Talk: Pie Charts – Unloved, Unstudied, and Misunderstood

I gave a talk at Information+ earlier this year that has now been posted. It’s about pie charts! And it was a fun talk, too.

The video is focused a bit too much on me at the beginning, so you’ll miss a few of the early jokes. But for the most part, you’ll see the (much more important) slides rather than me. This is the talk I made the materials for that I then posted in my pie charts study results walk-through.

There were some really good talks at Information+ – I will post a selection of links to videos here in a bit.

5 responses to “Talk: Pie Charts – Unloved, Unstudied, and Misunderstood”

  1. Stephen Matthews Avatar
    Stephen Matthews

    I’m surprised you didn’t include 3D pie charts in your study (apparently). I’ve always suggested that segments further away are underestimated in value due to perspective, whereas the closer segments are overestimated. Any thoughts? I don’t hate pie charts, by the way, but I favour the unadulterated ones, properly sorted, not too many segments, etc. etc.

    1. Robert Kosara Avatar

      Well, we had to start somewhere. Including 3D would have been way too complicated and just impossible to do in one study.

      Sorting is another one of those things that people talk about but that I don’t believe anybody has actually tested…

  2. Russell Munn Avatar

    Excellent presentation, I very much enjoyed it. I’m curious though whether you did any research into the amount of time it took participants to read each visualization and come up with their answer? For example, I would guess that a donut might take slightly longer to interpret than a full pie chart because you are missing the additional visual cue of the angle. If that were the case then that would mean that a donut may well be a worse choice than a pie chart.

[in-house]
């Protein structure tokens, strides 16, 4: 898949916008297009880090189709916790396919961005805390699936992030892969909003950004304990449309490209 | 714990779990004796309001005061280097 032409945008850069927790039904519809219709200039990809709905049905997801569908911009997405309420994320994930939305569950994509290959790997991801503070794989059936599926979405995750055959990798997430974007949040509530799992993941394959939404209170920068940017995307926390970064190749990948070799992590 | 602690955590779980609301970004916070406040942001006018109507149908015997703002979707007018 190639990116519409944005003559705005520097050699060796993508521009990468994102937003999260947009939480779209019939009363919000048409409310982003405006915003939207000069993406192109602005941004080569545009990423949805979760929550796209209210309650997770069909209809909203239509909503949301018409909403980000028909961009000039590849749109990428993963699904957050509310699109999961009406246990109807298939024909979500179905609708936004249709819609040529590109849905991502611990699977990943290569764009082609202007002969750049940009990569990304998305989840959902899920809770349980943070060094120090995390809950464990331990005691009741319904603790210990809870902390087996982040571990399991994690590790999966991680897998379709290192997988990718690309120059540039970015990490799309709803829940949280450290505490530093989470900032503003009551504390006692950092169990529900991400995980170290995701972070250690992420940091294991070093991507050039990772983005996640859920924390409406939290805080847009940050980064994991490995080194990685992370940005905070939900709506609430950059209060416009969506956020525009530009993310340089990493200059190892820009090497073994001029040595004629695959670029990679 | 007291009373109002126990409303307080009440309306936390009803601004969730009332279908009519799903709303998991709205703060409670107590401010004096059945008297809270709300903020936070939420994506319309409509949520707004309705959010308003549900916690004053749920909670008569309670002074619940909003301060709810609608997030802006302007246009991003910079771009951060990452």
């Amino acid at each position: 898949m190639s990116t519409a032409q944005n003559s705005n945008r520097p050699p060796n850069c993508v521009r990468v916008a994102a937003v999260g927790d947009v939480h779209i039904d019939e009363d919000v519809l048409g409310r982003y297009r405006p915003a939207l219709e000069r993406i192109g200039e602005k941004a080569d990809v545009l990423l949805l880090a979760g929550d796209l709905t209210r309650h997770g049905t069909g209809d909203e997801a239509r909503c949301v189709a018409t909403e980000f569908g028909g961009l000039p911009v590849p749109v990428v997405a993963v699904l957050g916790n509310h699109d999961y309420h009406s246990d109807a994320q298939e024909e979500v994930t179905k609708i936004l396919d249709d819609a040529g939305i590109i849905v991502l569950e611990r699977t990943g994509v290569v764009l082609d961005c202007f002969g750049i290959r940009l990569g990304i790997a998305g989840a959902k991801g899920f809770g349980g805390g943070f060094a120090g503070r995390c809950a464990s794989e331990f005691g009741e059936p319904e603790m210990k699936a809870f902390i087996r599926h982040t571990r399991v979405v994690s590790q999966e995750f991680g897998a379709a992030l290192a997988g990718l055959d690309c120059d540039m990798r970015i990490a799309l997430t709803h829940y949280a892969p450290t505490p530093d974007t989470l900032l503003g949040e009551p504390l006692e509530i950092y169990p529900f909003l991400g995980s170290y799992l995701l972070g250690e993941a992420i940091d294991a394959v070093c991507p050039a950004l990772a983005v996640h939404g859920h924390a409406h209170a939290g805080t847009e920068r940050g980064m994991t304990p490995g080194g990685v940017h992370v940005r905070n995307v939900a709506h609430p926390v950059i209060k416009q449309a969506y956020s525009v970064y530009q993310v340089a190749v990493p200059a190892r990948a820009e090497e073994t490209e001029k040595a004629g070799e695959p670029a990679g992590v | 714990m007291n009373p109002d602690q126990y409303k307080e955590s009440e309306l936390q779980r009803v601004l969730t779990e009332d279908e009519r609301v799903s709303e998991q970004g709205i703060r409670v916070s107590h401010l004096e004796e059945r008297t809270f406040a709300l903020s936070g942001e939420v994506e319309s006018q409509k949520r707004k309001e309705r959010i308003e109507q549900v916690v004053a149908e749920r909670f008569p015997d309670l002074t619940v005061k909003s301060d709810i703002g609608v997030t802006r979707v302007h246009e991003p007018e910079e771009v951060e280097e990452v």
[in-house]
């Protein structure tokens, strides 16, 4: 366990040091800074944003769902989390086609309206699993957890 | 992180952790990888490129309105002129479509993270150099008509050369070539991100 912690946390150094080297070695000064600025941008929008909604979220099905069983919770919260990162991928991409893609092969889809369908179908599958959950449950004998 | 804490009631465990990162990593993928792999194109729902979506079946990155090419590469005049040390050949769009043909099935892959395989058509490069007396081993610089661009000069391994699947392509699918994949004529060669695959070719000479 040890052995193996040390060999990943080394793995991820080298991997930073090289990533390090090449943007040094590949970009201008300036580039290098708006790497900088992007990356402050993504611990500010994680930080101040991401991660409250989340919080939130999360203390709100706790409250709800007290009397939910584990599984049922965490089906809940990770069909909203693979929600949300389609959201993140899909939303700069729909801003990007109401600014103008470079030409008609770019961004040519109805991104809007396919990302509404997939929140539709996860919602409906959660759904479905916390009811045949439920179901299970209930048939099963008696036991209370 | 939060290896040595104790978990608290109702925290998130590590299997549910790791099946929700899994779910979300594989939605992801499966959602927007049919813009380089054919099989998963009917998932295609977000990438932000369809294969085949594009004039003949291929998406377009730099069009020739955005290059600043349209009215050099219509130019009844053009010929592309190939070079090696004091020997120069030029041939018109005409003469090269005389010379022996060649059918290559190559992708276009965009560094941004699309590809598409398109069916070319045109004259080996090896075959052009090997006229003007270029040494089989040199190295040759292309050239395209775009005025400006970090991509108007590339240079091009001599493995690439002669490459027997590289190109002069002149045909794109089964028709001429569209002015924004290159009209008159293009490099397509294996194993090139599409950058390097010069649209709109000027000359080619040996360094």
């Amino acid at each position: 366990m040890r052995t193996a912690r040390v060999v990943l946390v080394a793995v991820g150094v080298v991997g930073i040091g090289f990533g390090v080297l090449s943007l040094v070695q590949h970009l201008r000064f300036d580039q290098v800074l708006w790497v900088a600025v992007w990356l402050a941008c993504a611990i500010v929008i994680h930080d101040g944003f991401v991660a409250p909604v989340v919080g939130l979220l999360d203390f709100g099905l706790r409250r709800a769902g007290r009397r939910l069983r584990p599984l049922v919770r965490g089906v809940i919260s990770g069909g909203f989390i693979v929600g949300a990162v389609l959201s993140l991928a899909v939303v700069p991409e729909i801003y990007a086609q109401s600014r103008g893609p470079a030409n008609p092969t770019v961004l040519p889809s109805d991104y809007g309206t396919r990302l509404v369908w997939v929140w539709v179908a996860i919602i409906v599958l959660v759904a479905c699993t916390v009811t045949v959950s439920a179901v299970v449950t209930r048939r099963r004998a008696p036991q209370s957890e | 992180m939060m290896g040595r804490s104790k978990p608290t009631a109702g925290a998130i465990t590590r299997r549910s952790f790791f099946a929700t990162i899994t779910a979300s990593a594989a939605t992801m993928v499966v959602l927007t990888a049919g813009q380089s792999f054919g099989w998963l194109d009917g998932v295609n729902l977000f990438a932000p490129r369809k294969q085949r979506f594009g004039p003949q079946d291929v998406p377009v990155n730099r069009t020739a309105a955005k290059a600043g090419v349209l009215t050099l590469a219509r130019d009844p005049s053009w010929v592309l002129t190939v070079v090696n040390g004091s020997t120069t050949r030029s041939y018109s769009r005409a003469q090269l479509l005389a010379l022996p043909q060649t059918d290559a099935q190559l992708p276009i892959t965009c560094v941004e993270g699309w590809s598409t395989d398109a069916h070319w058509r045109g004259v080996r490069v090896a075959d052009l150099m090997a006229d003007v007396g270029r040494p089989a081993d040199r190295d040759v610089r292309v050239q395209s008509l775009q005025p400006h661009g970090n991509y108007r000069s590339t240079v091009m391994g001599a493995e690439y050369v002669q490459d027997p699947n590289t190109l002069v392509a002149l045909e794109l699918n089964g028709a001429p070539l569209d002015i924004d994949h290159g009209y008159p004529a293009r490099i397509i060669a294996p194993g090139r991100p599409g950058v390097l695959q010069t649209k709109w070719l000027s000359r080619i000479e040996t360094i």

When comparing the relative effectiveness of different types of visualizations we often hear about cognitive vs pre-cognitive understanding, and are steered towards using visualizations that can be understood using the pre-cognitive parts of our brains. We’ve been told that pie charts aren’t very pre-cognitive and we have to study them a little longer to find the answers we need which, if true, is a major drawback. Based on this I’d be fascinated to see some data around the length of time it takes people to interpret different visualizations along with the scope for error.

    Thanks again for sharing this.

    1. Robert Kosara Avatar

      Good questions! I believe we looked at time but found no statistically significant difference between pies and donuts. I’ll check with Drew on that, though (the data is also available btw).

      As for pre-cognitive: there are certainly different amounts of effort, and that might be higher for pies than bars. Seems like something that has probably been studied, would be interesting to see some research.

  3. Dror Atariah Avatar
    Dror Atariah

    Nice talk! Thanks. It would be helpful if you could link to the slides. Thanks!